Recently we found ourselves in Tacoma, Washington, a city about 2 1/2 hours north of Portland and just south of Seattle. Tacoma has had a reputation in the past of being a place that you skip over on your way to Seattle or Portland. But that perception has been changing over the last decade or so. We spent a day here to check out what’s going on, thoroughly enjoying ourselves while keeping an eye out for meeting spaces.
We decided to spend the night at Hotel Murano, conveniently located in the heart of downtown and adjacent to the Tacoma Link Light Rail which connects downtown to the Tacoma Dome. (Alas, we didn’t have a chance to ride the streetcar on this trip. Next time!) The Murano is a boutique hotel with an impressive view of the city. It’s named after Murano Island off the coast from Venice, Italy, an island considered to be the center of Old World glass art. That name is significant, as Tacoma is now a New World center of glass art, with the nearby Museum of Glass just a few blocks from the hotel. The Hotel Murano features glass art throughout, with a different featured artist on each of its floors.
Hotel Murano is not just a great place to stay, but it’s a great space to have an event! Their 30,000 square foot flexible use space can host corporate events, executive retreats, association meetings and leadership seminars.
After a hearty breakfast, we left Hotel Murano and explored Tacoma’s Museum District. Besides the aforementioned Museum of Glass, there’s the Tacoma Art Museum, the Childrens Museum of Tacoma, and the Washington State History Museum, all within a five minute walk from each other. The building the Washington State History Museum occupies resembles Tacoma’s old Union Station, located next door. Further afield (but only a 10-15 minute walk away) is Lemay-America’s Car Museum and Foss Waterway Seaport Museum. Want to visit all six museums? You can get a pass for all six museums, good for one year, which will save you about 25% off full ticket prices!
Plus, these museums are good places to have events. The Tacoma Art Museum can accommodate events ranging from intimate gatherings of 25 to a cocktail-style standing reception for 500+ guests. The Children’s Museum of Tacoma can accommodate up to 200 guests, combining the museum’s playscape gallery, lobby, or cafe to create a unique venue. The Washington State History Museum offers a variety of spaces to suit a wide variety of events, from small parties, plus an auditorium with over 200 seats. The Lemay-America’s Car Museum has 165,000 square feet to play with, plus an adjoining 3.5 acre field for outdoor events. Or, you can rent out the Foss Waterway Seaport Museum which can host events of up to 350 people with its dramatic window wall giving a great view of the waterway.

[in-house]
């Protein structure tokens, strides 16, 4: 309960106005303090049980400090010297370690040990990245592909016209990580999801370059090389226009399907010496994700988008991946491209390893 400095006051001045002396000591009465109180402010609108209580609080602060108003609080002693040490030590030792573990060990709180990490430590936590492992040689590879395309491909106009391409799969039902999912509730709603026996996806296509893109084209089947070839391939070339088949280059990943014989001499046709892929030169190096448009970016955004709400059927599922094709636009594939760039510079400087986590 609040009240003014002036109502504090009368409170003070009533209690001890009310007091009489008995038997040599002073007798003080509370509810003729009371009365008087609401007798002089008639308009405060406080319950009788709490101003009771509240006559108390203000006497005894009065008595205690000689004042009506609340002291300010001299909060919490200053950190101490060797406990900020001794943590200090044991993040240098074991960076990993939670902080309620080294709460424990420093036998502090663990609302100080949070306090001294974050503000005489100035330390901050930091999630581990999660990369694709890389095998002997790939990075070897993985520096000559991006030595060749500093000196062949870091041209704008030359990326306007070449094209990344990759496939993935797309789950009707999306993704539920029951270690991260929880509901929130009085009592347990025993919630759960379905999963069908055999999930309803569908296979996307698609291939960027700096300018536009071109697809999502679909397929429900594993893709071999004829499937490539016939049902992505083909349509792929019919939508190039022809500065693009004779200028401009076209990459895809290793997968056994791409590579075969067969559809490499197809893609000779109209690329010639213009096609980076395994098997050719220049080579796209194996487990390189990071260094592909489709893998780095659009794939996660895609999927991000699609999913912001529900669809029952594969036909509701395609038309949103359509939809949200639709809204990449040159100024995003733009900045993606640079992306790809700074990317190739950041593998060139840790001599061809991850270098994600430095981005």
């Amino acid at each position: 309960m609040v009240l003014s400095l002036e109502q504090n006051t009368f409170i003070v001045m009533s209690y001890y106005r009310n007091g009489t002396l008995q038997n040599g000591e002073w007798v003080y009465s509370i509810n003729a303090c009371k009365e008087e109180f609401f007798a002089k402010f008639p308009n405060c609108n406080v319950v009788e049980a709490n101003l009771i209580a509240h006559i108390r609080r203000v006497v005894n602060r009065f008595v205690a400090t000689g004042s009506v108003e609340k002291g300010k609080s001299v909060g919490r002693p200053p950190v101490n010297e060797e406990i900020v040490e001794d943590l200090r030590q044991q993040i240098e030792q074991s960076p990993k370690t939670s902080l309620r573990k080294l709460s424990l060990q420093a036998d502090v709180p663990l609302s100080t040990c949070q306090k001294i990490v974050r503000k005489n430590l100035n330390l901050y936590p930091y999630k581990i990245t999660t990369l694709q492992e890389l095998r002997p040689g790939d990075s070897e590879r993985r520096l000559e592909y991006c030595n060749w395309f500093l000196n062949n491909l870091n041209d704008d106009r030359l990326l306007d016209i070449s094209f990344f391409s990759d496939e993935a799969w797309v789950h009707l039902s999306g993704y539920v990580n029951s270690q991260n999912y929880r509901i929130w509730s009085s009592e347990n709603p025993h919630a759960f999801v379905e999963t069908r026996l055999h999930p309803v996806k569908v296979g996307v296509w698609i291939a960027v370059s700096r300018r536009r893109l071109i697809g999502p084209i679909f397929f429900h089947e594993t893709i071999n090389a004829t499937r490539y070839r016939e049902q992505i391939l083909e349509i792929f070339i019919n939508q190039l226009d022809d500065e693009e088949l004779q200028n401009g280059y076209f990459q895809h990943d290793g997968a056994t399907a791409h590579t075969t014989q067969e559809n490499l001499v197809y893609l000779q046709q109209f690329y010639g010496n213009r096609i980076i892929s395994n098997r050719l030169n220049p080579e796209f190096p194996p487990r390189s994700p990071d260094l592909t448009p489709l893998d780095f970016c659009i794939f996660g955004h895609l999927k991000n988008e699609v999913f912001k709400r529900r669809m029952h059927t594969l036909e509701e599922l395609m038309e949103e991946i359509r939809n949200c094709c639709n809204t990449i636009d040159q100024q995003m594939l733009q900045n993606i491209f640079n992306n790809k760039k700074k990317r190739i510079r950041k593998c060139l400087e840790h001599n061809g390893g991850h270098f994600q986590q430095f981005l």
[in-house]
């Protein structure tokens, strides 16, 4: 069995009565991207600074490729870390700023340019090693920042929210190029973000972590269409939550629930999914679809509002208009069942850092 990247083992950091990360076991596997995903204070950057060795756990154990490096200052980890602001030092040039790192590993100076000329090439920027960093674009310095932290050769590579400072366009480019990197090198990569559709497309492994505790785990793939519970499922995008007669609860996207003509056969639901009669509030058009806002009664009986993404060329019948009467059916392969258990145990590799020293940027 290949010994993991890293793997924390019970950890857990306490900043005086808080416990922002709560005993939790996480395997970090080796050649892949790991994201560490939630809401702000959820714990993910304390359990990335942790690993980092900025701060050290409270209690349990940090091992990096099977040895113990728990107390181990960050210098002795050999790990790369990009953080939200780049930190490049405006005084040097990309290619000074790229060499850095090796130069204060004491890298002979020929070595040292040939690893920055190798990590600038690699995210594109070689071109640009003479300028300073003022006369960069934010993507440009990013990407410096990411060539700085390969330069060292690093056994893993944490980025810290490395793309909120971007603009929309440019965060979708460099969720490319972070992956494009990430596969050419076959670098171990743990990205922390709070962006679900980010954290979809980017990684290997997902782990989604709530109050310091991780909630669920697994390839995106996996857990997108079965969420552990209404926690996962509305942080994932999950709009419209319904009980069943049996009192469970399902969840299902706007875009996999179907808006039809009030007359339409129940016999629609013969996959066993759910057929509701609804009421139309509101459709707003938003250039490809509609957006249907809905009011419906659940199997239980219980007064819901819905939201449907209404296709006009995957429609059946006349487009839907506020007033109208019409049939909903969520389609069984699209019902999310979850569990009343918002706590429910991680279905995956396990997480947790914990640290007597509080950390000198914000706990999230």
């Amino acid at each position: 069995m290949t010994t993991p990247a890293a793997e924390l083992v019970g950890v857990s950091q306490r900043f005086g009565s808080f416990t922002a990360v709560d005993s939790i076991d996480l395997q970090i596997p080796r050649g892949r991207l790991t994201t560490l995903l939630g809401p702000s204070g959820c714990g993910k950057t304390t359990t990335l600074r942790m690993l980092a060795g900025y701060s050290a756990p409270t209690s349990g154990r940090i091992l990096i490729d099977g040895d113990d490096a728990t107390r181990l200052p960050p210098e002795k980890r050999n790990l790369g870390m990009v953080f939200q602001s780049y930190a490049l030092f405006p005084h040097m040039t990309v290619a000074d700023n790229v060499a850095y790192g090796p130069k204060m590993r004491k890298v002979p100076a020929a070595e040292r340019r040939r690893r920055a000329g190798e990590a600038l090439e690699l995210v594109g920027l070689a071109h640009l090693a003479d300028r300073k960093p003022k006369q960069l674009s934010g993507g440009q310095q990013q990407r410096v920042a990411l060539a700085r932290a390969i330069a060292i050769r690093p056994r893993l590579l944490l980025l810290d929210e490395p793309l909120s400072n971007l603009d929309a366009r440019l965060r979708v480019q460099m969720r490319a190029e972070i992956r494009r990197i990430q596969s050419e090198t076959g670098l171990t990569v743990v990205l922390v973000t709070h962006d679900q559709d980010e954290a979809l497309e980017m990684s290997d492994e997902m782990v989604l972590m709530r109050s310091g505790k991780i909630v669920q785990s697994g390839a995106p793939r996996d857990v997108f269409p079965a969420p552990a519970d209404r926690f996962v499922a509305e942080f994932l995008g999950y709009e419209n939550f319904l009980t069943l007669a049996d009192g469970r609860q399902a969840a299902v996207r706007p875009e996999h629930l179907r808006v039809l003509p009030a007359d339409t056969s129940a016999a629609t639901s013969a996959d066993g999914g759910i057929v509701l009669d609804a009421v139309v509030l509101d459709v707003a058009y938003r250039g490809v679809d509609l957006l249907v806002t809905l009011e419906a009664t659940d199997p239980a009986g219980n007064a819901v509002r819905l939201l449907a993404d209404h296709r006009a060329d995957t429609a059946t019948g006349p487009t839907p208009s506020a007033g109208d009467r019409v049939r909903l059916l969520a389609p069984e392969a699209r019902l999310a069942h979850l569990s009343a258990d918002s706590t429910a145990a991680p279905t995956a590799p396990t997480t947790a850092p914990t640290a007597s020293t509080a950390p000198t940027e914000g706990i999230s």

Speaking of event spaces, of course we can’t neglect to mention the location of the Greater Tacoma Convention Center, also located within the very walkable Museum District. Its 50,000 sq ft, column-free Exhibition Hall, 13,650 sq ft Ballroom, and eleven Meeting Rooms can handle conventions and meetings large and small. Plus, the 300-room Convention Center Headquarters Hotel, located adjacent to the Convention Center, is slated to open in 2020.
Following our exploration of the Museum District and the adjacent Thea Foss Waterway, sustenance was sought. We followed the half-mile Prairie Line Trail, a rail-trail, up the hill from the waterfront, through the University of Washington Tacoma campus to 7 Seas Brewery. The brewery occupies a giant building once home to the Heidelberg Brewery. The brewing tradition lives on, and the tap room (atop the building) offers a great view of the city. (We hope one day they build an awesome deck to go along with the view.)
The tap room is a cavernous space that also offers an awesome restaurant, 3uilt (pronounced Built). 3uilt has a bit of something for everyone, including a great selection of vegetarian and vegan options. There’s also a Valhalla Coffee stand in the tap room as well, for those of you not wanting beer. (But if you want beer, 7 Seas makes some tasty ones!) Plus, adjoining the main room is a side room, the Tacoma Room. Its 750 square feet can host about 40 people in a banquet setting. This would be good for a rehearsal dinner or small reception. Larger events can spill out into the main tap room area, which would be good for a corporate mixer.
We had brought our bicycles along, so after the tasty beer and hearty lunch we were itching for a little ride. We found our way to Old Town Tacoma (northwest of downtown) and took a ride along the waterfront. The path parallels Ruston Way from the Chinese Reconciliation Park to Point Defiance Park. We were greeted with a great view of Commencement Bay, cute little parks, and evidence of Tacoma’s industrial past. It was about a three mile ride to Point Ruston, a new mixed-use waterfront development with shops, restaurants, and apartments. It was getting late, so we turned around to get back to the car and get on the road towards home.
We only got just a taste of Tacoma. There’s a lot more we’d like to do here, including a romp ’round Point Defiance Park. We’ll be back soon…